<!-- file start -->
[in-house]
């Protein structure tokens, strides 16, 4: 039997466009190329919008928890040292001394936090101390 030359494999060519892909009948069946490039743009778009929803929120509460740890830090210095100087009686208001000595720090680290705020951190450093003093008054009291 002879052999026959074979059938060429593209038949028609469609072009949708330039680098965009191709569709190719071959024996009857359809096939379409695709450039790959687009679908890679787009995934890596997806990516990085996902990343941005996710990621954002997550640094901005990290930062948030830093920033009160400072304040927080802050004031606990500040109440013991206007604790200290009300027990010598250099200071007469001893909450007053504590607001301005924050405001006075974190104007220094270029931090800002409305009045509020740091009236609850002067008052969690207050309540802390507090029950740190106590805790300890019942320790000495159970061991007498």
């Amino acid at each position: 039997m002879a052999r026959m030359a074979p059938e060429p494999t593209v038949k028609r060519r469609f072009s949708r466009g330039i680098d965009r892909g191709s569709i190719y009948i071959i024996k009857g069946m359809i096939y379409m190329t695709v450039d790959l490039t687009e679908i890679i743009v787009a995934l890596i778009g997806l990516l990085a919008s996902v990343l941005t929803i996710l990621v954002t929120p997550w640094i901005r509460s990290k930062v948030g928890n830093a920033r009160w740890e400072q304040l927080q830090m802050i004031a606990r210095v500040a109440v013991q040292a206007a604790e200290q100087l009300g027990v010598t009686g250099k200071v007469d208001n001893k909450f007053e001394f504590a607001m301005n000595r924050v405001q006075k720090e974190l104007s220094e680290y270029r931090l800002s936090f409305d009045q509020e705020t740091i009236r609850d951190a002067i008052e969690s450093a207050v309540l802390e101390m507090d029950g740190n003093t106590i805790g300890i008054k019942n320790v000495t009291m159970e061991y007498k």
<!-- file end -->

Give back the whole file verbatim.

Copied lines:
[in-house]
């Protein structure tokens, strides 16, 4: 039997466009190329919008928890040292001394936090101390 030359494999060519892909009948069946490039743009778009929803929120509460740890830090210095100087009686208001000595720090680290705020951190450093003093008054009291 002879052999026959074979059938060429593209038949028609469609072009949708330039680098965009191709569709190719071959024996009857359809096939379409695709450039790959687009679908890679787009995934890596997806990516990085996902990343941005996710990621954002997550640094901005990290930062948030830093920033009160400072304040927080802050004031606990500040109440013991206007604790200290009300027990010598250099200071007469001893909450007053504590607001301005924050405001006075974190104007220094270029931090800002409305009045509020740091009236609850002067008052969690207050309540802390507090029950740190106590805790300890019942320790000495159970061991007498």
């Amino acid at each position: 039997m002879a052999r026959m030359a074979p059938e060429p494999t593209v038949k028609r060519r469609f072009s949708r466009g330039i680098d965009r892909g191709s569709i190719y009948i071959i024996k009857g069946m359809i096939y379409m190329t695709v450039d790959l490039t687009e679908i890679i743009v787009a995934l890596i778009g997806l990516l990085a919008s996902v990343l941005t929803i996710l990621v954002t929120p997550w640094i901005r509460s990290k930062v948030g928890n830093a920033r009160w740890e400072q304040l927080q830090m802050i004031a606990r210095v500040a109440v013991q040292a206007a604790e200290q100087l009300g027990v010598t009686g250099k200071v007469d208001n001893k909450f007053e001394f504590a607001m301005n000595r924050v405001q006075k720090e974190l104007s220094e680290y270029r931090l800002s936090f409305d009045q509020e705020t740091i009236r609850d951190a002067i008052e969690s450093a207050v309540l802390e101390m507090d029950g740190n003093t106590i805790g300890i008054k019942n320790v000495t009291m159970e061991y007498k």